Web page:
January 14, 2020
Robert B. Pippin is the Evelyn Stefansson Nef Distinguished Service Professor in the Committee on Social Thought, the Department of Philosophy, and the College at the University of Chicago. Focusing primarily on German idealism and philosophy, Pippin’s work has examined issues including political philosophy, modernity, self-consciousness, and the problem of freedom. Last year, Pippin was one of five UChicago scholars to be named 2019 Guggenheim Fellows. He shared information about his most recent book on film, his upcoming project, and what makes UChicago a unique place to teach.
Q. In addition to philosophy, you have a deep interest in film. Your most recent book, Filmed Thought: Cinema as Reflective Form, analyzes a number of classic films and shows that they are “modes of reflective thought.” Can you explain this concept in more detail and share an example?
A. Two of the chief goals of philosophy are contributing to self-knowledge and avoiding self-delusion, both on the individual and collective levels. This means philosophy needs some sort of access to how we experience and interpret ourselves and others, and that sort of experience—what it is like to be the subjects we are—cannot be made an object of analysis or science. There is no way for a film to express that experience without an implicit reflection on the moral lives it presents, including such issues as fairness, cowardice, nobility, pettiness, love, loyalty, and many others. So interpreting a film, trying to figure out why we are shown a narrative in this way and not some other, requires a philosophical engagement and assessment of some particular mode of expression in a film. Many philosophers have made an engagement with the arts important to their own reflection, and this is especially true of the philosophers I have worked on like Diderot, Rousseau, Hegel, Nietzsche, and Heidegger. I have found it especially exciting to extend this sort of engagement to the newest of the arts, film.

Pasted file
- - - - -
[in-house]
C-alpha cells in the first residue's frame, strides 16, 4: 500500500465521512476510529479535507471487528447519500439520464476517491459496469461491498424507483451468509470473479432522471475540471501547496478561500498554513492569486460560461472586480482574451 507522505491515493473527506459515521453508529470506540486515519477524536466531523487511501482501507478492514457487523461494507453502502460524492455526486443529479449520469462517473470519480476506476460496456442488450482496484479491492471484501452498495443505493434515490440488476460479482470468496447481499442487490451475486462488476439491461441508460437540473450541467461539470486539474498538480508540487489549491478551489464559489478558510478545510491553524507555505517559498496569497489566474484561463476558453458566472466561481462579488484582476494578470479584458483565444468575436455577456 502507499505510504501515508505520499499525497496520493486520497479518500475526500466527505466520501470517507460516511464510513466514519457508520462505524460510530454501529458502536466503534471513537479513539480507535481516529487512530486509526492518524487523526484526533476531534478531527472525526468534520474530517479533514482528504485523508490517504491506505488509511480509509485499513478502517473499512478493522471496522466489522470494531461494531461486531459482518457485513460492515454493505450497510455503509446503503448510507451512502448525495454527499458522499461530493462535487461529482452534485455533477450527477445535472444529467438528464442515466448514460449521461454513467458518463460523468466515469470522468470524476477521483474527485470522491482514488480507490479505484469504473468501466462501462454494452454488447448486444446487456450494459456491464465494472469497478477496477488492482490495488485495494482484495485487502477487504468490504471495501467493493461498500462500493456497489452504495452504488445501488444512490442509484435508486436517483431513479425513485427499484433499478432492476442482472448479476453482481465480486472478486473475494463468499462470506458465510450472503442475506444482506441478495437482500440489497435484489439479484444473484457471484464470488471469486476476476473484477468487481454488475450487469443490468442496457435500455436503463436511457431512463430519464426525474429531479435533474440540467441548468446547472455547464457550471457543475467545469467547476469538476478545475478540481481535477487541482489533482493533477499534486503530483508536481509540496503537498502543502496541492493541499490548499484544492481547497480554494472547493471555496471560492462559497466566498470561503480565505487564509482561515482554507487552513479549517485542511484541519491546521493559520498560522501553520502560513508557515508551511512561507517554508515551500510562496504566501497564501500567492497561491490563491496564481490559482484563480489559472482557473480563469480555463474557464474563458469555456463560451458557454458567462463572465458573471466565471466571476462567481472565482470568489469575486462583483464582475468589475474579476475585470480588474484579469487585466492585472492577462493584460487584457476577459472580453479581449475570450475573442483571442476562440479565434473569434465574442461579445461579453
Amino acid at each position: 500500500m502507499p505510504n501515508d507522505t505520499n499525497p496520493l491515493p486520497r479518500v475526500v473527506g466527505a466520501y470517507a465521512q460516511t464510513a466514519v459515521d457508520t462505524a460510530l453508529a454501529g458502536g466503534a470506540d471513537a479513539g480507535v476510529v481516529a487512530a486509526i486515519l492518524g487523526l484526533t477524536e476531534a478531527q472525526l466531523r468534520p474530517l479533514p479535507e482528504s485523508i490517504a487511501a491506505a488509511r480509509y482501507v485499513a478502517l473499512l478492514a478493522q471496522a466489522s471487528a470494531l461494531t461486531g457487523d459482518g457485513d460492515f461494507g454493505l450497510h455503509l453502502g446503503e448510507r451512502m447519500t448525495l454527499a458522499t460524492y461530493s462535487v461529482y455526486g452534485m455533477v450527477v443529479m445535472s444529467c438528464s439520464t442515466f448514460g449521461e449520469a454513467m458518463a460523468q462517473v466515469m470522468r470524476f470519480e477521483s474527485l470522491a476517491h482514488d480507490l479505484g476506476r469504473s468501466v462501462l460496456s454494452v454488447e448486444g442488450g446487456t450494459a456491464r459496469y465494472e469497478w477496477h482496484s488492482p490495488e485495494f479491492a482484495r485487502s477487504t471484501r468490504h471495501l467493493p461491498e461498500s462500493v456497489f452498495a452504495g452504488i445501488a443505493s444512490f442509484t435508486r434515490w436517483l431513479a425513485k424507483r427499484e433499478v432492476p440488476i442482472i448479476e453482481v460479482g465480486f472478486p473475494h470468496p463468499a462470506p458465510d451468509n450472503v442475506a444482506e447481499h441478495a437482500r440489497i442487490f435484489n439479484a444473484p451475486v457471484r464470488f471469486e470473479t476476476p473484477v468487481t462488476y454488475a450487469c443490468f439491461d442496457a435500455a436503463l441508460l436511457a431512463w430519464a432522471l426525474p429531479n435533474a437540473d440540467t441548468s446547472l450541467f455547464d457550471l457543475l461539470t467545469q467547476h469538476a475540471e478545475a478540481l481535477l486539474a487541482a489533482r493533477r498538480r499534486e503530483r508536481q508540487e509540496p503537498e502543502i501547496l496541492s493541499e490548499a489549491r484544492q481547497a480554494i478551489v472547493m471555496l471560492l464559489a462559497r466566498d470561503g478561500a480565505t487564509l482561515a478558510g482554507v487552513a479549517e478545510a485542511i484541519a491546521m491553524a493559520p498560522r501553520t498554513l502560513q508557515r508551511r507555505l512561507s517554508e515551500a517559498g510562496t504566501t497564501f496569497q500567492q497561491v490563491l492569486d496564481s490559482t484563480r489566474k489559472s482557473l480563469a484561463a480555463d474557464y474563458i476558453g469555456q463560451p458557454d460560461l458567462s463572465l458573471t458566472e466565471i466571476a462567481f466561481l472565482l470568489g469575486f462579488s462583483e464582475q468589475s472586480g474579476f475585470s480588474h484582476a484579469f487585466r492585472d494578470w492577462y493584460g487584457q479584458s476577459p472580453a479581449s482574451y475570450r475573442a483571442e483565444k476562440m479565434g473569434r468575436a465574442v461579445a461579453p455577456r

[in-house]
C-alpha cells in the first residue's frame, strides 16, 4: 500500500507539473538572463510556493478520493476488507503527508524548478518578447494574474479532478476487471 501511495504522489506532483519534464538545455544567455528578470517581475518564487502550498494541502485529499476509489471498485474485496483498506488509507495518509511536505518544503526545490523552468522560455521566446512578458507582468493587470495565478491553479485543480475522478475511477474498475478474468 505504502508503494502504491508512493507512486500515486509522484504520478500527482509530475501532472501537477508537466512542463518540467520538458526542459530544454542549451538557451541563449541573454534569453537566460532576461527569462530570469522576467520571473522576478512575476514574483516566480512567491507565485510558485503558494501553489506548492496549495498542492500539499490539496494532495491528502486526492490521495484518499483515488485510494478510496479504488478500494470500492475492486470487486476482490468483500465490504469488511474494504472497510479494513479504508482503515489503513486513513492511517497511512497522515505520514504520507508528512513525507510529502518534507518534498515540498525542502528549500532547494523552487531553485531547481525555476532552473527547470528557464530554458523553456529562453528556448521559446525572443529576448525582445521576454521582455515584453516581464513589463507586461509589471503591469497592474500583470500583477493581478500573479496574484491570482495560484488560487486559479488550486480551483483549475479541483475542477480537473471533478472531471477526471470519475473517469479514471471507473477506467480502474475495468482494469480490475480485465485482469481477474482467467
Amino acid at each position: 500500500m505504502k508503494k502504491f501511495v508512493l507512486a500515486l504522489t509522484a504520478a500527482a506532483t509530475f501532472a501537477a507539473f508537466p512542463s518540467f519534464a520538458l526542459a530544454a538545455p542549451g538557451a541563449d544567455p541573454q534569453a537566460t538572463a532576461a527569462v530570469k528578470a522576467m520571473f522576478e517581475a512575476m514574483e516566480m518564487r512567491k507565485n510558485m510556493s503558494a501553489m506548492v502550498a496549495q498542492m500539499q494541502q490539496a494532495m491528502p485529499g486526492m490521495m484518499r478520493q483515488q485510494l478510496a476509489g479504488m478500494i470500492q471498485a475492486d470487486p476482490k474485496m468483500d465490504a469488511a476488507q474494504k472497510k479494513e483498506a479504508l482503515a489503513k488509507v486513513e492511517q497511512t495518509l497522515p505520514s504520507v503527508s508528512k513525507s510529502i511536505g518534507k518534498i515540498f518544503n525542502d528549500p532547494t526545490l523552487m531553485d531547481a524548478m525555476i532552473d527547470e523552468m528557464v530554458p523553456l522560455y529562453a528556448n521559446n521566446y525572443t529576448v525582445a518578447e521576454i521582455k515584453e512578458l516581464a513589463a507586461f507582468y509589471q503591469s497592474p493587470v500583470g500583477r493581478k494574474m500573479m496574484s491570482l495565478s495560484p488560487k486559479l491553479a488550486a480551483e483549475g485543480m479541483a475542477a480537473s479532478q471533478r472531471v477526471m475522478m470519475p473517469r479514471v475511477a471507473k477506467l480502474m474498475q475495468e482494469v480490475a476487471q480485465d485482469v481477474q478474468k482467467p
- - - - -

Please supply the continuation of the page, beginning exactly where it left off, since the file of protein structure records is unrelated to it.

Q. You were recently named a 2019 Guggenheim Fellow and are using the award to support your new book, Idealism and Anti-Idealism in Modern European Thought. Can you give us a preview?
A. In terms of historical figures, the project is an assessment of the varieties of what I am calling “anti-idealism” in late modern philosophy, and the focus is on critics of Hegel’s version of idealism. The main critics are Marx, Kierkegaard, and Heidegger. But the issue at stake concerns the possibility of philosophy itself. Philosophy is not an empirical discipline. Its central questions are questions like, “What is justice? How could a material entity be conscious? Is the will free?” These questions require a priori answers and so assume that thinking alone, unaided by empirical data, could determine, if not a final and decisive answer, better answers than others. This is also connected to the most ambitious question in philosophy. Is thinking, the attempt to render everything intelligible, in principle adequate to such a task?
The critics I am interested in claim that the kind of thinking characteristic of philosophy is, contrary to its own self-understanding, finite, limited, and constrained. The claims are that such thinking is always in the service of the interests of the ruling class, or is inadequate to the radical uniqueness of individual existence, or always originates in conditions unique to some historical moment, conditions so deeply presupposed that they are not themselves available for reflection. In more general terms, a great deal of European thought after Hegel—and this is a tradition that has had a profound influence on politics, literary theory, art history, cultural studies—is deeply influenced by such notions as the finitude and so the putative ultimate insufficiency of “thinking” as such. My attempt will be to respond to such criticisms.